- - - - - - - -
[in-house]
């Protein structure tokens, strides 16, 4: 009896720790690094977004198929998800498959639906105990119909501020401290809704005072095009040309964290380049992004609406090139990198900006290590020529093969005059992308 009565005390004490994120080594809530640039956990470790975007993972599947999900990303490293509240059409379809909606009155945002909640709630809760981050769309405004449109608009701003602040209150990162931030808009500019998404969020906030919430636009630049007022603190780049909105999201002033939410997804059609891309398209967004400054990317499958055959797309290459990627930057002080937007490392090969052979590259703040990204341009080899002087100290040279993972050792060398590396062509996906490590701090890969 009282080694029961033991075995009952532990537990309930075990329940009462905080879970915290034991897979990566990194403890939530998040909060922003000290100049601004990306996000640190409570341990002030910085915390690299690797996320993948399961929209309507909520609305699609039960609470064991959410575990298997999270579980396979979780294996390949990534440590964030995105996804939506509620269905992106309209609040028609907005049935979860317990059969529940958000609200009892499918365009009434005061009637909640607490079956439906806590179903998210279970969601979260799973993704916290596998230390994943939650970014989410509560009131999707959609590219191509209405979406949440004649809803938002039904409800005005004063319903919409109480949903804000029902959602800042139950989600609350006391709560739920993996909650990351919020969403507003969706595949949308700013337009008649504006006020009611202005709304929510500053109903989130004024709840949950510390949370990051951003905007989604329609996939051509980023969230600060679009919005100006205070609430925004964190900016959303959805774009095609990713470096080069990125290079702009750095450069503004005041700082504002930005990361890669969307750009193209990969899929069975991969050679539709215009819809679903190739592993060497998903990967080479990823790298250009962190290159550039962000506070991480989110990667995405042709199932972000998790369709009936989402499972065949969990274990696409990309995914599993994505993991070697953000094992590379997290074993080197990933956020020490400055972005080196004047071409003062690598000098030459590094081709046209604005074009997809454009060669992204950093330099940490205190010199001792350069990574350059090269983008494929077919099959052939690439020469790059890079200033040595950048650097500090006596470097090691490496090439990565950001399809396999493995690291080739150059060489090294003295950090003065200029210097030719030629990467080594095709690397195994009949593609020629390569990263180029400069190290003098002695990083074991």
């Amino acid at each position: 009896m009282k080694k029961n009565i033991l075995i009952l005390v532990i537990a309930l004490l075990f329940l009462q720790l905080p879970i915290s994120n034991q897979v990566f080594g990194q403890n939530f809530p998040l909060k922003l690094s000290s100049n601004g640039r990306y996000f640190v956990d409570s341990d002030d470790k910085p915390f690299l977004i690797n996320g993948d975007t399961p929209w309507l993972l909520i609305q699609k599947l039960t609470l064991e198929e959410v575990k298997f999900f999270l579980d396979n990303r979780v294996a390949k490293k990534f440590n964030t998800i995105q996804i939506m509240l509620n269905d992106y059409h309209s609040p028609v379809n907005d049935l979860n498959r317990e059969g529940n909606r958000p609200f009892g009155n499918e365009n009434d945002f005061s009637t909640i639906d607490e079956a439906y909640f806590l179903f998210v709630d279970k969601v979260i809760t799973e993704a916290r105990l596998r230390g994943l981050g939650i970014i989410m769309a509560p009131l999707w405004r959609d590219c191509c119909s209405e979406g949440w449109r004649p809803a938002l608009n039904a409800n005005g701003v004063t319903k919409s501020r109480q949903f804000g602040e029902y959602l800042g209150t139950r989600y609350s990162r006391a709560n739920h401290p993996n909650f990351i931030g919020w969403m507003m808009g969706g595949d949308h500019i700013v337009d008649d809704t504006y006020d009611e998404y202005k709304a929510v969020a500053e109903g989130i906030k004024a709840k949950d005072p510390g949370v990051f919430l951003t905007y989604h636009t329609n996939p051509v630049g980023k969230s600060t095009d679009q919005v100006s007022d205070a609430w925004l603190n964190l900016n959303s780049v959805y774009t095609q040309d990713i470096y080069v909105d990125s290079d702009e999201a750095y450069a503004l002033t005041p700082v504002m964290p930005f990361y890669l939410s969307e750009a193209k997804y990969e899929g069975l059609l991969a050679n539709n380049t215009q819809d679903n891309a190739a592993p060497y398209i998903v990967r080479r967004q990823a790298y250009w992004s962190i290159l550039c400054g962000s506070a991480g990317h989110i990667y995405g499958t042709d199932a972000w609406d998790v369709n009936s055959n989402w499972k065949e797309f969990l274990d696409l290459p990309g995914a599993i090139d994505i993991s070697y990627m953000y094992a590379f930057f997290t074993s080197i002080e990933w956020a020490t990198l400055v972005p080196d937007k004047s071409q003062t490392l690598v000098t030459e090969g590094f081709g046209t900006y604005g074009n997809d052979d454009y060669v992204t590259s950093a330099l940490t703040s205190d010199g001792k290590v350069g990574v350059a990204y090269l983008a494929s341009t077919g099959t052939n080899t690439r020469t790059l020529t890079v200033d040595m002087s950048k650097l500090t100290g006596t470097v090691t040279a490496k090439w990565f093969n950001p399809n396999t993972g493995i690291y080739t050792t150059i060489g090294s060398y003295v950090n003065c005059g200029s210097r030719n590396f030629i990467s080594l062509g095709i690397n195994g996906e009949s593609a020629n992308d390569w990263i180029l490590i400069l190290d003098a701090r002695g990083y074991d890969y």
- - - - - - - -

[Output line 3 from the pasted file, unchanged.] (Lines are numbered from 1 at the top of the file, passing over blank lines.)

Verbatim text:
């Amino acid at each position: 009896m009282k080694k029961n009565i033991l075995i009952l005390v532990i537990a309930l004490l075990f329940l009462q720790l905080p879970i915290s994120n034991q897979v990566f080594g990194q403890n939530f809530p998040l909060k922003l690094s000290s100049n601004g640039r990306y996000f640190v956990d409570s341990d002030d470790k910085p915390f690299l977004i690797n996320g993948d975007t399961p929209w309507l993972l909520i609305q699609k599947l039960t609470l064991e198929e959410v575990k298997f999900f999270l579980d396979n990303r979780v294996a390949k490293k990534f440590n964030t998800i995105q996804i939506m509240l509620n269905d992106y059409h309209s609040p028609v379809n907005d049935l979860n498959r317990e059969g529940n909606r958000p609200f009892g009155n499918e365009n009434d945002f005061s009637t909640i639906d607490e079956a439906y909640f806590l179903f998210v709630d279970k969601v979260i809760t799973e993704a916290r105990l596998r230390g994943l981050g939650i970014i989410m769309a509560p009131l999707w405004r959609d590219c191509c119909s209405e979406g949440w449109r004649p809803a938002l608009n039904a409800n005005g701003v004063t319903k919409s501020r109480q949903f804000g602040e029902y959602l800042g209150t139950r989600y609350s990162r006391a709560n739920h401290p993996n909650f990351i931030g919020w969403m507003m808009g969706g595949d949308h500019i700013v337009d008649d809704t504006y006020d009611e998404y202005k709304a929510v969020a500053e109903g989130i906030k004024a709840k949950d005072p510390g949370v990051f919430l951003t905007y989604h636009t329609n996939p051509v630049g980023k969230s600060t095009d679009q919005v100006s007022d205070a609430w925004l603190n964190l900016n959303s780049v959805y774009t095609q040309d990713i470096y080069v909105d990125s290079d702009e999201a750095y450069a503004l002033t005041p700082v504002m964290p930005f990361y890669l939410s969307e750009a193209k997804y990969e899929g069975l059609l991969a050679n539709n380049t215009q819809d679903n891309a190739a592993p060497y398209i998903v990967r080479r967004q990823a790298y250009w992004s962190i290159l550039c400054g962000s506070a991480g990317h989110i990667y995405g499958t042709d199932a972000w609406d998790v369709n009936s055959n989402w499972k065949e797309f969990l274990d696409l290459p990309g995914a599993i090139d994505i993991s070697y990627m953000y094992a590379f930057f997290t074993s080197i002080e990933w956020a020490t990198l400055v972005p080196d937007k004047s071409q003062t490392l690598v000098t030459e090969g590094f081709g046209t900006y604005g074009n997809d052979d454009y060669v992204t590259s950093a330099l940490t703040s205190d010199g001792k290590v350069g990574v350059a990204y090269l983008a494929s341009t077919g099959t052939n080899t690439r020469t790059l020529t890079v200033d040595m002087s950048k650097l500090t100290g006596t470097v090691t040279a490496k090439w990565f093969n950001p399809n396999t993972g493995i690291y080739t050792t150059i060489g090294s060398y003295v950090n003065c005059g200029s210097r030719n590396f030629i990467s080594l062509g095709i690397n195994g996906e009949s593609a020629n992308d390569w990263i180029l490590i400069l190290d003098a701090r002695g990083y074991d890969y």